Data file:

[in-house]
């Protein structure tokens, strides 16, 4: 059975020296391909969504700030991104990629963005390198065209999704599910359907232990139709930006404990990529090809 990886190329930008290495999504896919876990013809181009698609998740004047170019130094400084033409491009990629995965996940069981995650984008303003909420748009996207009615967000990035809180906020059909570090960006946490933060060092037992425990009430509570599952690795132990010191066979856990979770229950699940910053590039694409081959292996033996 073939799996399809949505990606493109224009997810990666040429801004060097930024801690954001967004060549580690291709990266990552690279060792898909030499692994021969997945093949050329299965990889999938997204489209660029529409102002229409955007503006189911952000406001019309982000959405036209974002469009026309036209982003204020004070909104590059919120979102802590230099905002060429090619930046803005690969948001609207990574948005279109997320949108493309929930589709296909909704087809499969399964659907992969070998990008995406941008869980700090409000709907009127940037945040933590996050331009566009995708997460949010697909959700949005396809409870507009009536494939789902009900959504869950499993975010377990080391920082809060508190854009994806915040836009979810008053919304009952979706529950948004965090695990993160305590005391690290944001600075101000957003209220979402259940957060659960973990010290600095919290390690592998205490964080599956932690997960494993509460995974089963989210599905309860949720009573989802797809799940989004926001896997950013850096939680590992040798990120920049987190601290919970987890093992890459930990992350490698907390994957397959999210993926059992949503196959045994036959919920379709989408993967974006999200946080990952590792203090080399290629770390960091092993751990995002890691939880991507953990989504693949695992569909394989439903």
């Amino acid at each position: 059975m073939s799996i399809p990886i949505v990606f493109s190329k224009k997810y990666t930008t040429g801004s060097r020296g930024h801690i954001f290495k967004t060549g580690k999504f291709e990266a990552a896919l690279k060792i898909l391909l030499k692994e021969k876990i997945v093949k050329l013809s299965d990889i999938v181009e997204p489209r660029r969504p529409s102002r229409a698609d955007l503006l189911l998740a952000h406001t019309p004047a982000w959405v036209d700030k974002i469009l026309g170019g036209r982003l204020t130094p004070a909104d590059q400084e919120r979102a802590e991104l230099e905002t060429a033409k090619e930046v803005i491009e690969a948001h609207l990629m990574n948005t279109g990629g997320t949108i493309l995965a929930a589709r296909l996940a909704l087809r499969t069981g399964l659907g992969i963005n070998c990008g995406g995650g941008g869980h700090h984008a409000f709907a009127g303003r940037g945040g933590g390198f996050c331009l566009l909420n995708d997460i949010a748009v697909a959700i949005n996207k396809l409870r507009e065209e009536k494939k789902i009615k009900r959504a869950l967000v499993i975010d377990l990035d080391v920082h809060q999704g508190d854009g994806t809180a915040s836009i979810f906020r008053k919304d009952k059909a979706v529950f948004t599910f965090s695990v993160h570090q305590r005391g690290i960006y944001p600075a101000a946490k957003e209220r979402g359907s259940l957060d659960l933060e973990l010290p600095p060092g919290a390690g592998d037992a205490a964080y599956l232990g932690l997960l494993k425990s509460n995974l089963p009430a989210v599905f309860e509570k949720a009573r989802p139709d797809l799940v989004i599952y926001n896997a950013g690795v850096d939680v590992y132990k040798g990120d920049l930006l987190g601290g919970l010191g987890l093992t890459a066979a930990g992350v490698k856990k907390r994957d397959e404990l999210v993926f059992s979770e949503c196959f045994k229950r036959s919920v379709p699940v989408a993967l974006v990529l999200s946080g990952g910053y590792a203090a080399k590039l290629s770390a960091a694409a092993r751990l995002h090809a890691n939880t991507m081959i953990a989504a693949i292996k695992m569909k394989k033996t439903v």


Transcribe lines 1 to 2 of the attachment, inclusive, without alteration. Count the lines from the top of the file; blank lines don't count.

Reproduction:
[in-house]
């Protein structure tokens, strides 16, 4: 059975020296391909969504700030991104990629963005390198065209999704599910359907232990139709930006404990990529090809 990886190329930008290495999504896919876990013809181009698609998740004047170019130094400084033409491009990629995965996940069981995650984008303003909420748009996207009615967000990035809180906020059909570090960006946490933060060092037992425990009430509570599952690795132990010191066979856990979770229950699940910053590039694409081959292996033996 073939799996399809949505990606493109224009997810990666040429801004060097930024801690954001967004060549580690291709990266990552690279060792898909030499692994021969997945093949050329299965990889999938997204489209660029529409102002229409955007503006189911952000406001019309982000959405036209974002469009026309036209982003204020004070909104590059919120979102802590230099905002060429090619930046803005690969948001609207990574948005279109997320949108493309929930589709296909909704087809499969399964659907992969070998990008995406941008869980700090409000709907009127940037945040933590996050331009566009995708997460949010697909959700949005396809409870507009009536494939789902009900959504869950499993975010377990080391920082809060508190854009994806915040836009979810008053919304009952979706529950948004965090695990993160305590005391690290944001600075101000957003209220979402259940957060659960973990010290600095919290390690592998205490964080599956932690997960494993509460995974089963989210599905309860949720009573989802797809799940989004926001896997950013850096939680590992040798990120920049987190601290919970987890093992890459930990992350490698907390994957397959999210993926059992949503196959045994036959919920379709989408993967974006999200946080990952590792203090080399290629770390960091092993751990995002890691939880991507953990989504693949695992569909394989439903």